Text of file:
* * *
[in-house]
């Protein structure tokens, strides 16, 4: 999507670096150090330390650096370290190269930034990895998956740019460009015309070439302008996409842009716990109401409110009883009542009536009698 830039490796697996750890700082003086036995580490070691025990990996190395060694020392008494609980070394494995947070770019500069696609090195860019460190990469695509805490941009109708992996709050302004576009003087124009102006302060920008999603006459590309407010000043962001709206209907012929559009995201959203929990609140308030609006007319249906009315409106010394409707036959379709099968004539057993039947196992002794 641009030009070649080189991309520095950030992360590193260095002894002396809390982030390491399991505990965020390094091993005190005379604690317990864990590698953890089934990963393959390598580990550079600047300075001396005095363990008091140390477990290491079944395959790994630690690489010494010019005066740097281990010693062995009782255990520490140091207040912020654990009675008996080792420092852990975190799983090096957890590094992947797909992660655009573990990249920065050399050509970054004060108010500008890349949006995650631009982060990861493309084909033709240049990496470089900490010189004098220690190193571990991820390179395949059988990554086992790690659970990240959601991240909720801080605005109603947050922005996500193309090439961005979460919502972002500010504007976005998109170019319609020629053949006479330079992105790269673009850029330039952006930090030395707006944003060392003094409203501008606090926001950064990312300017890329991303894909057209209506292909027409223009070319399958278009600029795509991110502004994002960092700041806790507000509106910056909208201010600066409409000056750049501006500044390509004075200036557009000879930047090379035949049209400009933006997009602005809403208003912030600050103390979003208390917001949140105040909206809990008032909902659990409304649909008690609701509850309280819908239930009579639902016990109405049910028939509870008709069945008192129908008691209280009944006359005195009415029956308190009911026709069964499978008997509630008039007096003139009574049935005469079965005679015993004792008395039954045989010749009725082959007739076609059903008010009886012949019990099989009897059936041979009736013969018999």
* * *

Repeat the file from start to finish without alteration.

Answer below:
[in-house]
């Protein structure tokens, strides 16, 4: 999507670096150090330390650096370290190269930034990895998956740019460009015309070439302008996409842009716990109401409110009883009542009536009698 830039490796697996750890700082003086036995580490070691025990990996190395060694020392008494609980070394494995947070770019500069696609090195860019460190990469695509805490941009109708992996709050302004576009003087124009102006302060920008999603006459590309407010000043962001709206209907012929559009995201959203929990609140308030609006007319249906009315409106010394409707036959379709099968004539057993039947196992002794 641009030009070649080189991309520095950030992360590193260095002894002396809390982030390491399991505990965020390094091993005190005379604690317990864990590698953890089934990963393959390598580990550079600047300075001396005095363990008091140390477990290491079944395959790994630690690489010494010019005066740097281990010693062995009782255990520490140091207040912020654990009675008996080792420092852990975190799983090096957890590094992947797909992660655009573990990249920065050399050509970054004060108010500008890349949006995650631009982060990861493309084909033709240049990496470089900490010189004098220690190193571990991820390179395949059988990554086992790690659970990240959601991240909720801080605005109603947050922005996500193309090439961005979460919502972002500010504007976005998109170019319609020629053949006479330079992105790269673009850029330039952006930090030395707006944003060392003094409203501008606090926001950064990312300017890329991303894909057209209506292909027409223009070319399958278009600029795509991110502004994002960092700041806790507000509106910056909208201010600066409409000056750049501006500044390509004075200036557009000879930047090379035949049209400009933006997009602005809403208003912030600050103390979003208390917001949140105040909206809990008032909902659990409304649909008690609701509850309280819908239930009579639902016990109405049910028939509870008709069945008192129908008691209280009944006359005195009415029956308190009911026709069964499978008997509630008039007096003139009574049935005469079965005679015993004792008395039954045989010749009725082959007739076609059903008010009886012949019990099989009897059936041979009736013969018999």